After publishing an optimistic book about the internet in 1995 ("Life on the Screen"), MIT social science professor Sherry Turkle has now written a darker tome, "Alone Together," worrying that we are moving more of our lives online and away from real physical human contacts. The first half of the book is about social robots. From Jonah Lehrer's review:
“Dependence on a robot presents itself as risk free,” Turkle writes. “But when one becomes accustomed to ‘companionship’ without demands, life with people may seem overwhelming.” A blind date can be a fraught proposition when there’s a robot at home that knows exactly what we need. And all she needs is a power outlet...The reason robots are such a slippery slope, according to Turkle, is that they take advantage of a deeply human instinct. When it comes to the perception of other minds, we are extremely gullible, bestowing agency on even the most inanimate of objects.The second part of the book deals with Turkle's concern that the internet is becoming our way of being with other people, in a style that turns them into objects. (Why did I just text my friend instead of actually just calling and talking with him.)
...the online world is no longer a space of freedom and reinvention. Instead, we have been trapped by Facebook profiles and Google cache, in which verbs like “delete” and “erase” are mostly metaphorical...We aren’t “happy” anymore: we’re simply a semicolon followed by a parenthesis. Instead of talking on the phone, we send a text; instead of writing wistful letters, we edit our Tumblr blog...these obvious objections shouldn’t obscure the real mystery: If the Internet is such an alienating force, then why can’t we escape it? If Facebook is so insufferable, then why do hundreds of millions of people check their page every day?My own experience is that my participation in social web sites has broadened my world of real world contacts and friends, as noted by Lehrer:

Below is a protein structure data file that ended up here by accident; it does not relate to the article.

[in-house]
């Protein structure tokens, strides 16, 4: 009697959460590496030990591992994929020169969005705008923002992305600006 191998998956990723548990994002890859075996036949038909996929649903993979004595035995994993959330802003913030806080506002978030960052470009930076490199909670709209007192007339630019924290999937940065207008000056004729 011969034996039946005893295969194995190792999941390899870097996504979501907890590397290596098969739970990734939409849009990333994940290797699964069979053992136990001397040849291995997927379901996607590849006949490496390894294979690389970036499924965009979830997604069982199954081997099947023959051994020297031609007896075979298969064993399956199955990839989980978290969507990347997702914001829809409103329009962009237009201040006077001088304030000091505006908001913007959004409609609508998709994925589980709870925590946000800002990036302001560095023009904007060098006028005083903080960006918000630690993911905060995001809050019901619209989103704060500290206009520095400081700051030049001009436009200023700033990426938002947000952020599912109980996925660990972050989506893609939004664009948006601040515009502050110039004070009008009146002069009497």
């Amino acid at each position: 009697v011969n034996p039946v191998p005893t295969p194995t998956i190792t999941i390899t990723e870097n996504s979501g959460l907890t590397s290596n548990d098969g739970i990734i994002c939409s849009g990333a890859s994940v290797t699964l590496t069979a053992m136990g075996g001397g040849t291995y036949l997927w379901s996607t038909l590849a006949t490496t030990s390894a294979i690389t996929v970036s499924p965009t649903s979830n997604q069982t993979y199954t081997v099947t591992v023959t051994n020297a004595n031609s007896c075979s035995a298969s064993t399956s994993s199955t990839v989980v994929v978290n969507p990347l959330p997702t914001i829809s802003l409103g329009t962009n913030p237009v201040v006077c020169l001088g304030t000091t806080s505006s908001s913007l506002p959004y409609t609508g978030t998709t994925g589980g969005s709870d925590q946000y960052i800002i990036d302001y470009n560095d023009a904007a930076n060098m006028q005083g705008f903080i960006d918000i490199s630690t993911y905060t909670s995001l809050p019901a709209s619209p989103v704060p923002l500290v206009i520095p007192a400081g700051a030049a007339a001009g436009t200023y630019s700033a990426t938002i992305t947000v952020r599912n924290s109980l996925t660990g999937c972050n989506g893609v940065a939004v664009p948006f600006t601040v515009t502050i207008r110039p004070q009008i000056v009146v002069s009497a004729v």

...despite our misgivings about the Internet, its effects on real-life relationships seem mostly positive, if minor. A 2007 study at Michigan State University involving 800 undergraduates, for instance, found that Facebook users had more social capital than abstainers, and that the site increased measures of “psychological well-being,” especially in those suffering from low self-esteem. Other studies have found that frequent blogging leads to increased levels of social support and integration and may serve as “the core of building intimate relationships.” One recurring theme to emerge from much of this research is that most people, at least so far, are primarily using the online world to enhance their offline relationships, not supplant them.